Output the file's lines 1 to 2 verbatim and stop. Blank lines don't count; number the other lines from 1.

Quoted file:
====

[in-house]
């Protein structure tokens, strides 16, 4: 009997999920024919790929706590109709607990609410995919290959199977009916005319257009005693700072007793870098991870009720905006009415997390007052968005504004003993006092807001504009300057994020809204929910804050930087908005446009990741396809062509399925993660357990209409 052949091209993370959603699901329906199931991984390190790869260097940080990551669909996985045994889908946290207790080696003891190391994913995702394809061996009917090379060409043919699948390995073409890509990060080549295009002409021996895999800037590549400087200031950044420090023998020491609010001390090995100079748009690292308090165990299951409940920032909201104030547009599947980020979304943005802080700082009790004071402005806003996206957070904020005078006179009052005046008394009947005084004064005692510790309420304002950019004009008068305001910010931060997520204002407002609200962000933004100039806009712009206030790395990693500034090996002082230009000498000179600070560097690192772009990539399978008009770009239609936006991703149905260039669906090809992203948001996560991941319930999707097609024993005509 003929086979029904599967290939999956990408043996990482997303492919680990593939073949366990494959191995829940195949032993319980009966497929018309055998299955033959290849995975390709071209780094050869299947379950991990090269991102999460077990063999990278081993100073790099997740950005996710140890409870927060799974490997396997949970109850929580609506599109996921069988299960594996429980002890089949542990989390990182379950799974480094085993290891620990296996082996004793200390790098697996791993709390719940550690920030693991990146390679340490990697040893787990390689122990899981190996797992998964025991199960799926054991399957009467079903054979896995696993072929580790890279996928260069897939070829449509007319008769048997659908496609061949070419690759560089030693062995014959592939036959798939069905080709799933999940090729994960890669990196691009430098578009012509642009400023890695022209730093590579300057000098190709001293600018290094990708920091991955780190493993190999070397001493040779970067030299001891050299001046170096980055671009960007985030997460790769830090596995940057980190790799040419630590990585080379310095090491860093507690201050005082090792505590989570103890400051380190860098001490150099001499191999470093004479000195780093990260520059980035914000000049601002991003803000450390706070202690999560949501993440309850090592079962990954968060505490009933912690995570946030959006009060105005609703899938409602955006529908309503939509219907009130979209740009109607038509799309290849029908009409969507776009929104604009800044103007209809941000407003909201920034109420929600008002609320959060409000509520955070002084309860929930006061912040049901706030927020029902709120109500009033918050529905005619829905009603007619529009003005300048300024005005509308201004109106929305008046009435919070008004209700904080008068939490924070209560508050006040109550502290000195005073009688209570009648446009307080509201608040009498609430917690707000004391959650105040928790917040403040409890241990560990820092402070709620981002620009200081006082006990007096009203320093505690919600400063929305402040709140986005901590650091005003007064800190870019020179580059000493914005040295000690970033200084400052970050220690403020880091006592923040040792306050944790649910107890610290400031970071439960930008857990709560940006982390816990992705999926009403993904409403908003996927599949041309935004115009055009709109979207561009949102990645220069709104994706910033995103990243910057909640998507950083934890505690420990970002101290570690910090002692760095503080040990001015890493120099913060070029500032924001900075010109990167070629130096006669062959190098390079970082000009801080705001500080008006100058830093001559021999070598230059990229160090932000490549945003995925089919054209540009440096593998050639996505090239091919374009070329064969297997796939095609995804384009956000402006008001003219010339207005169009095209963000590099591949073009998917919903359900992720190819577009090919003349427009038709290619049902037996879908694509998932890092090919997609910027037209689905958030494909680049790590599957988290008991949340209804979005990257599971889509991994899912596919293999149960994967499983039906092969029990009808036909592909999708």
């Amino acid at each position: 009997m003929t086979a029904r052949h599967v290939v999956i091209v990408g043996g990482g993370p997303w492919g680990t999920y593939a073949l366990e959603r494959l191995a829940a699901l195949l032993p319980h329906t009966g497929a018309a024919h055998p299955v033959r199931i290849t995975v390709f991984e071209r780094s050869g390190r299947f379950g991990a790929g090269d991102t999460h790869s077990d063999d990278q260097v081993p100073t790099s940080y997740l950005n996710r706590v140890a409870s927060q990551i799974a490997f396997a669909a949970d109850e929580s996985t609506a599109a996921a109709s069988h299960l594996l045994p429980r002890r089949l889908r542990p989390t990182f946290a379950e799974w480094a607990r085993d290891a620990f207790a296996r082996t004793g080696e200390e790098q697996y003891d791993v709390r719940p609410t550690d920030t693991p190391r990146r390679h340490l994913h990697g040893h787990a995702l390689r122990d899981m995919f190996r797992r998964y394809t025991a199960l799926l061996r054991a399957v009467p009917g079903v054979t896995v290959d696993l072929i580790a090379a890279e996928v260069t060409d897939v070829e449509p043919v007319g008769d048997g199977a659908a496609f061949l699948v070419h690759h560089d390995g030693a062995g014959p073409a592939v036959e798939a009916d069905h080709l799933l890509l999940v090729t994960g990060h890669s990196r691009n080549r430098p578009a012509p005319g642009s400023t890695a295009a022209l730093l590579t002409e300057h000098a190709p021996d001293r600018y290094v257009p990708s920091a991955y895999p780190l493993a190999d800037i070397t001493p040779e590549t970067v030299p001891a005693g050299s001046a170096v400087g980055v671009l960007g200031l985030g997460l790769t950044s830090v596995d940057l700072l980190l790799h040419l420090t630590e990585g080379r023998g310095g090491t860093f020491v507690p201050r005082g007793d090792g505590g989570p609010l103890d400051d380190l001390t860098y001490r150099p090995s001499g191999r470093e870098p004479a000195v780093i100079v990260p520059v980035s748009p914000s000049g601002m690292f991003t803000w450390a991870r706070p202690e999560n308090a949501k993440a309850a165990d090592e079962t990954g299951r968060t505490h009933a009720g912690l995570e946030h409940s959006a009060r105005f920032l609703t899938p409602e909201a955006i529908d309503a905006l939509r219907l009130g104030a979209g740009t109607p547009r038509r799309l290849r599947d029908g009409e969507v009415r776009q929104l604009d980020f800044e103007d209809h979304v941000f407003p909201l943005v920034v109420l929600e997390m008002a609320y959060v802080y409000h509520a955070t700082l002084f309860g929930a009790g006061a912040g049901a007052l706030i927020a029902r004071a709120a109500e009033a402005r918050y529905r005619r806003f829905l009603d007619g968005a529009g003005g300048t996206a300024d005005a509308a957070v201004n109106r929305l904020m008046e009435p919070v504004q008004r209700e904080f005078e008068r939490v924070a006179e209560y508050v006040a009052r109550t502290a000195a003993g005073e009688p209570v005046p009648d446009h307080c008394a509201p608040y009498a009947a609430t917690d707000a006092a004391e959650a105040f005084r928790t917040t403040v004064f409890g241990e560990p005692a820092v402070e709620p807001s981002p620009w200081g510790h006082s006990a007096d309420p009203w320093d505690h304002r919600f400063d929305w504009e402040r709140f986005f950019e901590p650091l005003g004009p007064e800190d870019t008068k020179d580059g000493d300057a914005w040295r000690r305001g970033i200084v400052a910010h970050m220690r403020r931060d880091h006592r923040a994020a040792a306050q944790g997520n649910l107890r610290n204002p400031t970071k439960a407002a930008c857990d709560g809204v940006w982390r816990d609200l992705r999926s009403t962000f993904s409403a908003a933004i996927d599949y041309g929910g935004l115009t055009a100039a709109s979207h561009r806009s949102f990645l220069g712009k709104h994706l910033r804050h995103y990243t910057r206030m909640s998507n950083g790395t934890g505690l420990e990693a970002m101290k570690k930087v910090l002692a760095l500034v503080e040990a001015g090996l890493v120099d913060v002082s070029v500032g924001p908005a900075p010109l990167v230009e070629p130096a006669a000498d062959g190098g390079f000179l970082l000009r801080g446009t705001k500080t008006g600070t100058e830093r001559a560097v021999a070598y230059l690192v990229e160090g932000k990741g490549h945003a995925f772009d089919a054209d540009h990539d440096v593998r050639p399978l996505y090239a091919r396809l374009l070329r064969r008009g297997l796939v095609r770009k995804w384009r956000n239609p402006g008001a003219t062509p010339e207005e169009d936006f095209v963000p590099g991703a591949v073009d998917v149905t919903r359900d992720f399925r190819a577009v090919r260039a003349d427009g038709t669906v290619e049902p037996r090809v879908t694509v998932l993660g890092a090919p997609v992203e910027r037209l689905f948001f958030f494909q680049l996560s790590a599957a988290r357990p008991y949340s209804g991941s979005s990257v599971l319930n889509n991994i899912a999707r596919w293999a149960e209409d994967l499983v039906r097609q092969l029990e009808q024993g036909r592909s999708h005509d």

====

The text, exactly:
[in-house]
């Protein structure tokens, strides 16, 4: 009997999920024919790929706590109709607990609410995919290959199977009916005319257009005693700072007793870098991870009720905006009415997390007052968005504004003993006092807001504009300057994020809204929910804050930087908005446009990741396809062509399925993660357990209409 052949091209993370959603699901329906199931991984390190790869260097940080990551669909996985045994889908946290207790080696003891190391994913995702394809061996009917090379060409043919699948390995073409890509990060080549295009002409021996895999800037590549400087200031950044420090023998020491609010001390090995100079748009690292308090165990299951409940920032909201104030547009599947980020979304943005802080700082009790004071402005806003996206957070904020005078006179009052005046008394009947005084004064005692510790309420304002950019004009008068305001910010931060997520204002407002609200962000933004100039806009712009206030790395990693500034090996002082230009000498000179600070560097690192772009990539399978008009770009239609936006991703149905260039669906090809992203948001996560991941319930999707097609024993005509 003929086979029904599967290939999956990408043996990482997303492919680990593939073949366990494959191995829940195949032993319980009966497929018309055998299955033959290849995975390709071209780094050869299947379950991990090269991102999460077990063999990278081993100073790099997740950005996710140890409870927060799974490997396997949970109850929580609506599109996921069988299960594996429980002890089949542990989390990182379950799974480094085993290891620990296996082996004793200390790098697996791993709390719940550690920030693991990146390679340490990697040893787990390689122990899981190996797992998964025991199960799926054991399957009467079903054979896995696993072929580790890279996928260069897939070829449509007319008769048997659908496609061949070419690759560089030693062995014959592939036959798939069905080709799933999940090729994960890669990196691009430098578009012509642009400023890695022209730093590579300057000098190709001293600018290094990708920091991955780190493993190999070397001493040779970067030299001891050299001046170096980055671009960007985030997460790769830090596995940057980190790799040419630590990585080379310095090491860093507690201050005082090792505590989570103890400051380190860098001490150099001499191999470093004479000195780093990260520059980035914000000049601002991003803000450390706070202690999560949501993440309850090592079962990954968060505490009933912690995570946030959006009060105005609703899938409602955006529908309503939509219907009130979209740009109607038509799309290849029908009409969507776009929104604009800044103007209809941000407003909201920034109420929600008002609320959060409000509520955070002084309860929930006061912040049901706030927020029902709120109500009033918050529905005619829905009603007619529009003005300048300024005005509308201004109106929305008046009435919070008004209700904080008068939490924070209560508050006040109550502290000195005073009688209570009648446009307080509201608040009498609430917690707000004391959650105040928790917040403040409890241990560990820092402070709620981002620009200081006082006990007096009203320093505690919600400063929305402040709140986005901590650091005003007064800190870019020179580059000493914005040295000690970033200084400052970050220690403020880091006592923040040792306050944790649910107890610290400031970071439960930008857990709560940006982390816990992705999926009403993904409403908003996927599949041309935004115009055009709109979207561009949102990645220069709104994706910033995103990243910057909640998507950083934890505690420990970002101290570690910090002692760095503080040990001015890493120099913060070029500032924001900075010109990167070629130096006669062959190098390079970082000009801080705001500080008006100058830093001559021999070598230059990229160090932000490549945003995925089919054209540009440096593998050639996505090239091919374009070329064969297997796939095609995804384009956000402006008001003219010339207005169009095209963000590099591949073009998917919903359900992720190819577009090919003349427009038709290619049902037996879908694509998932890092090919997609910027037209689905958030494909680049790590599957988290008991949340209804979005990257599971889509991994899912596919293999149960994967499983039906092969029990009808036909592909999708």